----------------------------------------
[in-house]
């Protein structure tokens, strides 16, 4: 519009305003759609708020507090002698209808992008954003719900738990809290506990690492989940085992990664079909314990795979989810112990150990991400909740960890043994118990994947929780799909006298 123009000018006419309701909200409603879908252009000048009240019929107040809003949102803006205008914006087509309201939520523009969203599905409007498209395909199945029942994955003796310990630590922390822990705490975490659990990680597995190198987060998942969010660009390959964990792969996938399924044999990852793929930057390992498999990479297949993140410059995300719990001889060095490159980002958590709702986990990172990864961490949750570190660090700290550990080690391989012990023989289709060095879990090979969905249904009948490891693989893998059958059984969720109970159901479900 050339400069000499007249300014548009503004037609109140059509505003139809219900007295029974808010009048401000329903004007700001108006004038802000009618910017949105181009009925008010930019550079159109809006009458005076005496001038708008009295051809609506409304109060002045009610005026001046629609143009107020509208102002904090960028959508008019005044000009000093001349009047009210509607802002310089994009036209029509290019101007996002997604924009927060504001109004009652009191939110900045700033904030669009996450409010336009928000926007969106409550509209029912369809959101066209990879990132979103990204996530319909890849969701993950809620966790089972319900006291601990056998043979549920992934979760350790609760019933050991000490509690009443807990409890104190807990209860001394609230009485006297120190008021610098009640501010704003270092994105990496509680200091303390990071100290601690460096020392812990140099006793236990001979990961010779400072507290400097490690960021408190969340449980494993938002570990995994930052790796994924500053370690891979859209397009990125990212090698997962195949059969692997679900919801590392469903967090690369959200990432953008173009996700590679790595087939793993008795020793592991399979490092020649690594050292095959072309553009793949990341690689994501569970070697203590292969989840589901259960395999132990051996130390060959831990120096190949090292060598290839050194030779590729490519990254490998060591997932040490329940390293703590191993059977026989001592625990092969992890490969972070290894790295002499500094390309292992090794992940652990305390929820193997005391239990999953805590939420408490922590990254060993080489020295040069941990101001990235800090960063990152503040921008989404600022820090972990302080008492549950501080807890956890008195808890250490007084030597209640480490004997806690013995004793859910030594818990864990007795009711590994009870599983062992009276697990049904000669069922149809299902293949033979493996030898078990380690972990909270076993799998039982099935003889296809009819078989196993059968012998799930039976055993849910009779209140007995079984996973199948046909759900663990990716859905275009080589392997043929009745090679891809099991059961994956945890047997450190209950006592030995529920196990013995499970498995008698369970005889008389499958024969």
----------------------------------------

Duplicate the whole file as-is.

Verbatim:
[in-house]
């Protein structure tokens, strides 16, 4: 519009305003759609708020507090002698209808992008954003719900738990809290506990690492989940085992990664079909314990795979989810112990150990991400909740960890043994118990994947929780799909006298 123009000018006419309701909200409603879908252009000048009240019929107040809003949102803006205008914006087509309201939520523009969203599905409007498209395909199945029942994955003796310990630590922390822990705490975490659990990680597995190198987060998942969010660009390959964990792969996938399924044999990852793929930057390992498999990479297949993140410059995300719990001889060095490159980002958590709702986990990172990864961490949750570190660090700290550990080690391989012990023989289709060095879990090979969905249904009948490891693989893998059958059984969720109970159901479900 050339400069000499007249300014548009503004037609109140059509505003139809219900007295029974808010009048401000329903004007700001108006004038802000009618910017949105181009009925008010930019550079159109809006009458005076005496001038708008009295051809609506409304109060002045009610005026001046629609143009107020509208102002904090960028959508008019005044000009000093001349009047009210509607802002310089994009036209029509290019101007996002997604924009927060504001109004009652009191939110900045700033904030669009996450409010336009928000926007969106409550509209029912369809959101066209990879990132979103990204996530319909890849969701993950809620966790089972319900006291601990056998043979549920992934979760350790609760019933050991000490509690009443807990409890104190807990209860001394609230009485006297120190008021610098009640501010704003270092994105990496509680200091303390990071100290601690460096020392812990140099006793236990001979990961010779400072507290400097490690960021408190969340449980494993938002570990995994930052790796994924500053370690891979859209397009990125990212090698997962195949059969692997679900919801590392469903967090690369959200990432953008173009996700590679790595087939793993008795020793592991399979490092020649690594050292095959072309553009793949990341690689994501569970070697203590292969989840589901259960395999132990051996130390060959831990120096190949090292060598290839050194030779590729490519990254490998060591997932040490329940390293703590191993059977026989001592625990092969992890490969972070290894790295002499500094390309292992090794992940652990305390929820193997005391239990999953805590939420408490922590990254060993080489020295040069941990101001990235800090960063990152503040921008989404600022820090972990302080008492549950501080807890956890008195808890250490007084030597209640480490004997806690013995004793859910030594818990864990007795009711590994009870599983062992009276697990049904000669069922149809299902293949033979493996030898078990380690972990909270076993799998039982099935003889296809009819078989196993059968012998799930039976055993849910009779209140007995079984996973199948046909759900663990990716859905275009080589392997043929009745090679891809099991059961994956945890047997450190209950006592030995529920196990013995499970498995008698369970005889008389499958024969």